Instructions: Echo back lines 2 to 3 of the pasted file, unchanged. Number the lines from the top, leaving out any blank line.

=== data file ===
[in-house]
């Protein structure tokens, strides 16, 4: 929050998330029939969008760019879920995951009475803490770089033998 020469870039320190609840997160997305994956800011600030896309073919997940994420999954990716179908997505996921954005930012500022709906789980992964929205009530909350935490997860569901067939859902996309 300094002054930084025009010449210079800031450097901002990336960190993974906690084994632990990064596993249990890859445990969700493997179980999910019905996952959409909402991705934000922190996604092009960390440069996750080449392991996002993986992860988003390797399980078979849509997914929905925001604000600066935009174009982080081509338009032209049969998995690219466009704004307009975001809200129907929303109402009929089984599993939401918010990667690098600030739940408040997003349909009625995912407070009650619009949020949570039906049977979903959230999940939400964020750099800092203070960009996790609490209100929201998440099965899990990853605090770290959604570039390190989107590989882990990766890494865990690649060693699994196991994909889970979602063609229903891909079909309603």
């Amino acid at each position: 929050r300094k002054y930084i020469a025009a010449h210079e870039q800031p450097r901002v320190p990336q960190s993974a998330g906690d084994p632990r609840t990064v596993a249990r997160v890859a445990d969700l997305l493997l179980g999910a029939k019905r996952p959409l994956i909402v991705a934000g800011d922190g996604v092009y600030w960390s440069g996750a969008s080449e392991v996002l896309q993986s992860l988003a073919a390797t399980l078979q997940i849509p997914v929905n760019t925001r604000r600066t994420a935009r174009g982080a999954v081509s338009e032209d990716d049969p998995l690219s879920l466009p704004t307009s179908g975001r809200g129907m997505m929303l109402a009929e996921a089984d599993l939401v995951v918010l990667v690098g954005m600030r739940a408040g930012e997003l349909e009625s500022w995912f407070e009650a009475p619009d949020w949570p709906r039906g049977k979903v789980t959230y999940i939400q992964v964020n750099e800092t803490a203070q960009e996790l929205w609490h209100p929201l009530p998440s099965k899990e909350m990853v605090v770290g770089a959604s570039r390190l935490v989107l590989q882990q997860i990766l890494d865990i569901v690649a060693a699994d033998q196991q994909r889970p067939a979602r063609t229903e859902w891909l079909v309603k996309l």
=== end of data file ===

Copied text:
């Protein structure tokens, strides 16, 4: 929050998330029939969008760019879920995951009475803490770089033998 020469870039320190609840997160997305994956800011600030896309073919997940994420999954990716179908997505996921954005930012500022709906789980992964929205009530909350935490997860569901067939859902996309 300094002054930084025009010449210079800031450097901002990336960190993974906690084994632990990064596993249990890859445990969700493997179980999910019905996952959409909402991705934000922190996604092009960390440069996750080449392991996002993986992860988003390797399980078979849509997914929905925001604000600066935009174009982080081509338009032209049969998995690219466009704004307009975001809200129907929303109402009929089984599993939401918010990667690098600030739940408040997003349909009625995912407070009650619009949020949570039906049977979903959230999940939400964020750099800092203070960009996790609490209100929201998440099965899990990853605090770290959604570039390190989107590989882990990766890494865990690649060693699994196991994909889970979602063609229903891909079909309603």
């Amino acid at each position: 929050r300094k002054y930084i020469a025009a010449h210079e870039q800031p450097r901002v320190p990336q960190s993974a998330g906690d084994p632990r609840t990064v596993a249990r997160v890859a445990d969700l997305l493997l179980g999910a029939k019905r996952p959409l994956i909402v991705a934000g800011d922190g996604v092009y600030w960390s440069g996750a969008s080449e392991v996002l896309q993986s992860l988003a073919a390797t399980l078979q997940i849509p997914v929905n760019t925001r604000r600066t994420a935009r174009g982080a999954v081509s338009e032209d990716d049969p998995l690219s879920l466009p704004t307009s179908g975001r809200g129907m997505m929303l109402a009929e996921a089984d599993l939401v995951v918010l990667v690098g954005m600030r739940a408040g930012e997003l349909e009625s500022w995912f407070e009650a009475p619009d949020w949570p709906r039906g049977k979903v789980t959230y999940i939400q992964v964020n750099e800092t803490a203070q960009e996790l929205w609490h209100p929201l009530p998440s099965k899990e909350m990853v605090v770290g770089a959604s570039r390190l935490v989107l590989q882990q997860i990766l890494d865990i569901v690649a060693a699994d033998q196991q994909r889970p067939a979602r063609t229903e859902w891909l079909v309603k996309l």